There are two paths you can take to become a data engineer. One is to self-learn. It’s doable for people who already work in tech as we explain here. But it’s not recommended for people who want to shift careers into tech.
Employers want people who can do the job now. You won’t learn the tools necessary to become a data engineer while pursuing a four-year degree—those tools are evolving while you’re stuck sitting through two-hour lectures on the taxonomy of ducks and who sacked Constantinople.
There are two other important reasons boot camps can help propel someone from outside of tech into data engineering. First—boot camps offer career services—a benefit self-learners cannot replicate. Online sites like Udemy and Coursera don’t make money helping entry level data engineers get a foot in the door. It would destroy their bottom line. They’re mostly focused on mentors and mid-level managers at big tech firms. Boot camps advocate for you, show you the ropes, and get your foot in the door.
Second—you are paired with other people who are learning what you’re learning. Self-learners can try to replicate the team-learning approach on platforms like Twitch. It’s been done before but it’s not as effective. Why? Because both people must be driven. If one gets behind, it becomes a burden. If that person drops out, there’s no replacement. Boot camps will team you up with another person working on the same material if your partner drops out. They will also keep you on track.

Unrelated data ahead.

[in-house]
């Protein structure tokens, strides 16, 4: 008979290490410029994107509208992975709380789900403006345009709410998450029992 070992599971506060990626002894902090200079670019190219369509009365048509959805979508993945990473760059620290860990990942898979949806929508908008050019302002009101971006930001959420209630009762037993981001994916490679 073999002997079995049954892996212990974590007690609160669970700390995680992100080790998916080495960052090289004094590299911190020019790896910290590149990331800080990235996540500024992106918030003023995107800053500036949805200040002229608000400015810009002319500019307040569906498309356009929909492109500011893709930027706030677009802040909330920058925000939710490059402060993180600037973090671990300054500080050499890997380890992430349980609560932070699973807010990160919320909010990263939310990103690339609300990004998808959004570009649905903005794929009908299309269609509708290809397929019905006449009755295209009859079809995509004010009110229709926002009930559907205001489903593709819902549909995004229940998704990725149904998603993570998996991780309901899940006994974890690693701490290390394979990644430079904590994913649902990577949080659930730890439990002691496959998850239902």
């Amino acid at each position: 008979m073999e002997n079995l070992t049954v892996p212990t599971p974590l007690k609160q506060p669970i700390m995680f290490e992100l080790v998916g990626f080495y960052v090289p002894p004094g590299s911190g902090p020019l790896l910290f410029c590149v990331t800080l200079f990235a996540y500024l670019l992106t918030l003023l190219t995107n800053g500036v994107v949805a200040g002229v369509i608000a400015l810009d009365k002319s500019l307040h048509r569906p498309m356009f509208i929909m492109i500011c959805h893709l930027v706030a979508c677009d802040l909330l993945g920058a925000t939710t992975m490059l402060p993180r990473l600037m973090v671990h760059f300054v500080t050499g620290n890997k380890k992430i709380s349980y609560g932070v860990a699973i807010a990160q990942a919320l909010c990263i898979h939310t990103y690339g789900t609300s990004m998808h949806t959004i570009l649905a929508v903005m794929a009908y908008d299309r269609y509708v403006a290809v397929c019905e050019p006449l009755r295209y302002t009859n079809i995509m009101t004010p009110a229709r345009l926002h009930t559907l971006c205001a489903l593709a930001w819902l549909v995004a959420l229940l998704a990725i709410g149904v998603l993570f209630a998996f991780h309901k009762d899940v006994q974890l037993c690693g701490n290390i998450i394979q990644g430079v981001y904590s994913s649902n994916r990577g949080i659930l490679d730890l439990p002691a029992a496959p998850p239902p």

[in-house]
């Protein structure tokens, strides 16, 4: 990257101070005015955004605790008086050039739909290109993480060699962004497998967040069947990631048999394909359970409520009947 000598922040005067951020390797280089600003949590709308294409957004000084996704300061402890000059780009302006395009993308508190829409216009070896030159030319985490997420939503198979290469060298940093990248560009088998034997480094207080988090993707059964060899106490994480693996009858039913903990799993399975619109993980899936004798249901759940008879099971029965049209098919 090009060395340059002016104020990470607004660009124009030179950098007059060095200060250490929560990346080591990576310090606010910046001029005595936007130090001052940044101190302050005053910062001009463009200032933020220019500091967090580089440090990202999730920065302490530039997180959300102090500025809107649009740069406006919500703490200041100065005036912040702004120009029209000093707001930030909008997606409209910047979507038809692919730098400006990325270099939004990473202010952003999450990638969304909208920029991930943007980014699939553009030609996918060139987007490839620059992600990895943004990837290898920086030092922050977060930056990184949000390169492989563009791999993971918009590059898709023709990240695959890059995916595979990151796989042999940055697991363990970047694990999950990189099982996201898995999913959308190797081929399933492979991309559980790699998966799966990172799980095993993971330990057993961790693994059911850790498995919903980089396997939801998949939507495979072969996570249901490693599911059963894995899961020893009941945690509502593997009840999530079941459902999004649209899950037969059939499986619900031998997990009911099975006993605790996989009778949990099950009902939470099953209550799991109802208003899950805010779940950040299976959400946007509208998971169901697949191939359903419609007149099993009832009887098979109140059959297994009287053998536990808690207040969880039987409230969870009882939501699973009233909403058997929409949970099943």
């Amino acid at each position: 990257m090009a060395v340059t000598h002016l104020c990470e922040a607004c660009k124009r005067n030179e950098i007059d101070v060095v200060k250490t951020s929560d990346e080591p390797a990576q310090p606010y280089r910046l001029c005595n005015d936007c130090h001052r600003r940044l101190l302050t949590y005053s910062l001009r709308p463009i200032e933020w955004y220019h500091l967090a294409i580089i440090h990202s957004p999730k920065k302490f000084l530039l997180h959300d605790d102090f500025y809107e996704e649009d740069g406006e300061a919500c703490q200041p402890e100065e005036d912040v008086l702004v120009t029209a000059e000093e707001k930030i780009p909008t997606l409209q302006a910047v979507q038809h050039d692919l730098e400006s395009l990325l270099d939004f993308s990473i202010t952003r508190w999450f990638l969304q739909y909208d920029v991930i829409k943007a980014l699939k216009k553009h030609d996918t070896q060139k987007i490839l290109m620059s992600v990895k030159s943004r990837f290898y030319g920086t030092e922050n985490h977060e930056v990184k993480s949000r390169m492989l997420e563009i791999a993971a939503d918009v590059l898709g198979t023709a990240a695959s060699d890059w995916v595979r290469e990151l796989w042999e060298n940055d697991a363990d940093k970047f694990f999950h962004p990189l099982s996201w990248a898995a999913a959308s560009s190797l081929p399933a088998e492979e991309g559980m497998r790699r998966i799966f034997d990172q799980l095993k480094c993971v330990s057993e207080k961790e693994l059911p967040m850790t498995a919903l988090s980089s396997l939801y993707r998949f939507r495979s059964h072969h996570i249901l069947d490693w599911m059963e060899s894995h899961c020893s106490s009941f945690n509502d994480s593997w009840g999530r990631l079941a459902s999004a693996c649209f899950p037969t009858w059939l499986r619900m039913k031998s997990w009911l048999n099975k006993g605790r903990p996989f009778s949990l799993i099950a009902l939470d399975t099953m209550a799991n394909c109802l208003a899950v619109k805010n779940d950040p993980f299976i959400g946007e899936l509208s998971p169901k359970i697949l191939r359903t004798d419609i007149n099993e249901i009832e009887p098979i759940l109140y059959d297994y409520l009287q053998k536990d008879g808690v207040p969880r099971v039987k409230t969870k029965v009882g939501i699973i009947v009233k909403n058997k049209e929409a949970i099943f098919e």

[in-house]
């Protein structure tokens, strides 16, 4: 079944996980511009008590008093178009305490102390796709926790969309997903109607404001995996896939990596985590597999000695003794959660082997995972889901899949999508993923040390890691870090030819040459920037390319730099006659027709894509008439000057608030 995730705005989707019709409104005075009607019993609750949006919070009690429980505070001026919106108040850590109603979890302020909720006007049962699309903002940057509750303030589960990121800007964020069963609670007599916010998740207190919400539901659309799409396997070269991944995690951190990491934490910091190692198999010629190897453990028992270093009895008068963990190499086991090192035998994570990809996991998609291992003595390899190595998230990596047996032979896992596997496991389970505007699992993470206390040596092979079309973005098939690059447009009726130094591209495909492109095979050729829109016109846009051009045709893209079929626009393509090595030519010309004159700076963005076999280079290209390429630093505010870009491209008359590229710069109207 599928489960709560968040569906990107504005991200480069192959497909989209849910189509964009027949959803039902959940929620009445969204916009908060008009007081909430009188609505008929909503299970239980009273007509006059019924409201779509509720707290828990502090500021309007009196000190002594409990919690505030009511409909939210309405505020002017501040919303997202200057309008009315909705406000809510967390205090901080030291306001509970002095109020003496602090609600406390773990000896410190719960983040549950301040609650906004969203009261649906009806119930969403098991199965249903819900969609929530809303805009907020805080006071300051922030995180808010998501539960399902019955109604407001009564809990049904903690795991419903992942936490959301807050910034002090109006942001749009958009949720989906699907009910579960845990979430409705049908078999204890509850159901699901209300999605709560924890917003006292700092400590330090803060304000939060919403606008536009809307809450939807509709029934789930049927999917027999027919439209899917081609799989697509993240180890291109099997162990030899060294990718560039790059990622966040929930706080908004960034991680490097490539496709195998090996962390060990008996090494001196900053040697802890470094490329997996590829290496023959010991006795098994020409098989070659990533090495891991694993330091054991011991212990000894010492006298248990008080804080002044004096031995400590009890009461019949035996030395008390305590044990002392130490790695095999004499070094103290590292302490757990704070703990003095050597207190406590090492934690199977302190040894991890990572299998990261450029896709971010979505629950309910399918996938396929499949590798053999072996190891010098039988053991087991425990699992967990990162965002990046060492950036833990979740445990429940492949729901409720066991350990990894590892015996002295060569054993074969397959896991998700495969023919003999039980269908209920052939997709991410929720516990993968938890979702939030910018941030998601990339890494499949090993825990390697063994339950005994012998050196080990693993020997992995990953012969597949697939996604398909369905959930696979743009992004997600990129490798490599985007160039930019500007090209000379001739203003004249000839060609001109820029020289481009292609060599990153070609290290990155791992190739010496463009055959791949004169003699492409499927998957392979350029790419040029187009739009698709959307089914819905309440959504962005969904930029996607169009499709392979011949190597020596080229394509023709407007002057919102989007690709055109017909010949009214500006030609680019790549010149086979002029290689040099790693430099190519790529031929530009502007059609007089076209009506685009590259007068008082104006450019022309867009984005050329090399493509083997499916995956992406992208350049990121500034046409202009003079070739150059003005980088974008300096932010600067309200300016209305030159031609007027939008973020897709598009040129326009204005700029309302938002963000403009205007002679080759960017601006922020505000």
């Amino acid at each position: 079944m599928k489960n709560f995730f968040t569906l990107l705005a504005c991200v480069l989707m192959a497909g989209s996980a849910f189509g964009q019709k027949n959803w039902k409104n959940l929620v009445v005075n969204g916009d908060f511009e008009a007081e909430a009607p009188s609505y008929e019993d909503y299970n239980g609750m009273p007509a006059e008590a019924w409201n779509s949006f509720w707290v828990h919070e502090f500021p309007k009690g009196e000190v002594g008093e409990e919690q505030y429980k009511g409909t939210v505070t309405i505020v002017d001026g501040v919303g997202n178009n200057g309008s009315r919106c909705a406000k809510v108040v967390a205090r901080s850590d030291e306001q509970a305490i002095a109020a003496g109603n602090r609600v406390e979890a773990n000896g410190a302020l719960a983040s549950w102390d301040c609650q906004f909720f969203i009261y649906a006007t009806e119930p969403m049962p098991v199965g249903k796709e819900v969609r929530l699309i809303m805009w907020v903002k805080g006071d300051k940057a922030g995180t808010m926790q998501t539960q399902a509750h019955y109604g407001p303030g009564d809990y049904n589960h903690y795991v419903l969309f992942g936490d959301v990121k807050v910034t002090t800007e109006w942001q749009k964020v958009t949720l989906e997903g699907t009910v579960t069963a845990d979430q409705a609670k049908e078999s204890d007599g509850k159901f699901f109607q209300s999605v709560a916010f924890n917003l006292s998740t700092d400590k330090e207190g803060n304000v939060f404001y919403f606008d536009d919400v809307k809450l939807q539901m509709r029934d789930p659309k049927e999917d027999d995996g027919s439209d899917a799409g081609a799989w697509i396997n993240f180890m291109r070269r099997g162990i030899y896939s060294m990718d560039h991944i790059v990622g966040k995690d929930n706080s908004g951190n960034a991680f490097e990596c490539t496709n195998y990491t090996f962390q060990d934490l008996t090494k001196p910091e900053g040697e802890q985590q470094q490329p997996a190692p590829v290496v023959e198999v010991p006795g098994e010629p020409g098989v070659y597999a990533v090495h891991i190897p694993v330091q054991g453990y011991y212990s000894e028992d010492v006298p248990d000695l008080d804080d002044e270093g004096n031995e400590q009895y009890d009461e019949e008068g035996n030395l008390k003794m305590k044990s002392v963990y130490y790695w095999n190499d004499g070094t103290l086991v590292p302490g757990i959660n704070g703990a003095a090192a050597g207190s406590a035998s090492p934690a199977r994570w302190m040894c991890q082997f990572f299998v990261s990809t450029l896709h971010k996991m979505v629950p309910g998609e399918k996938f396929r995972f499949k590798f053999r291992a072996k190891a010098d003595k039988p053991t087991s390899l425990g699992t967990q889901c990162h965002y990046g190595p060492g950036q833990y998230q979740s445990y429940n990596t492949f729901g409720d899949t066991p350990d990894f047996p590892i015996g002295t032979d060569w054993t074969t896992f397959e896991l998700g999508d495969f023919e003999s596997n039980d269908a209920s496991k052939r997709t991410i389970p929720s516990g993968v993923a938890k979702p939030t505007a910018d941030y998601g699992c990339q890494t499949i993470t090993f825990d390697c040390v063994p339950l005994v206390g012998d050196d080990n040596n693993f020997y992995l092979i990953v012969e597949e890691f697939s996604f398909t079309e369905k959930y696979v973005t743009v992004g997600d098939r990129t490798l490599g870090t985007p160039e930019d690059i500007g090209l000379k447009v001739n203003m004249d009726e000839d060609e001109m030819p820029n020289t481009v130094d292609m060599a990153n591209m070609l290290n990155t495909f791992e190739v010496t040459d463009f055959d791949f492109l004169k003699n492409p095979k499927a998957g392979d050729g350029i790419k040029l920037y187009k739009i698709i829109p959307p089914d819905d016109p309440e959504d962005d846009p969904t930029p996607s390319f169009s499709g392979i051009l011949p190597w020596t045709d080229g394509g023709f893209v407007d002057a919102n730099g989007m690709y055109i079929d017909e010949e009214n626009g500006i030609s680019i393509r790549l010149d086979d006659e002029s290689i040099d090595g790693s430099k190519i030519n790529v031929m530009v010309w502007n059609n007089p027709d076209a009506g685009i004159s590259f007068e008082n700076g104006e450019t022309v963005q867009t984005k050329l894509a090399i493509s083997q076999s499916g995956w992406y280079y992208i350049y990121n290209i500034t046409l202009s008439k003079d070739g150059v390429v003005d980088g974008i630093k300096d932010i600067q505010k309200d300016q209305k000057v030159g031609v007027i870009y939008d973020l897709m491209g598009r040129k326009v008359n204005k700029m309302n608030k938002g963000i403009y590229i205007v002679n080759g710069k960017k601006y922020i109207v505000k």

When you sign up for a boot camp, you make a declaration: I am committed to doing the work it requires to become a data engineer. Then you’re led down a direct path—straight into your first job. One day you’re stocking beans at Trader Joe’s. The next, you’re immersed in a world of data and algorithms. It’s a big change that requires you to bust your butt to get the work done. There aren’t moments where you’re staring at the clock, waiting for your shift to end. The time goes by fast. The next thing you know, you’re done with the boot camp. You’re ready for a six-figure income and sweet benefits.
There’s also one more big reason to do a boot camp: Employers respect people who complete them. Tura.io co-founder Parham Parvizi would see the words boot camp on a resume in a stack on his desk and call that person first. Why? He knows the commitment they made to complete the work. He also knows that they know the tools they’ll need for to do the job now.
If you think you can self-learn, go for it. There is no one standing in your way. There’s also no one advocating for you. That’s what a boot camp does. The first day you’re face down in the mud, doing push-ups. But you’re not alone. There are others next to you also doing the work to get ready for combat. The drill sergeant is yelling at you, keeping you on task. After about 20 weeks, that sergeant no longer has your face in the mud. He looks at all of you—proud that he helped get your “butterball butt” into shape. His words, not mine.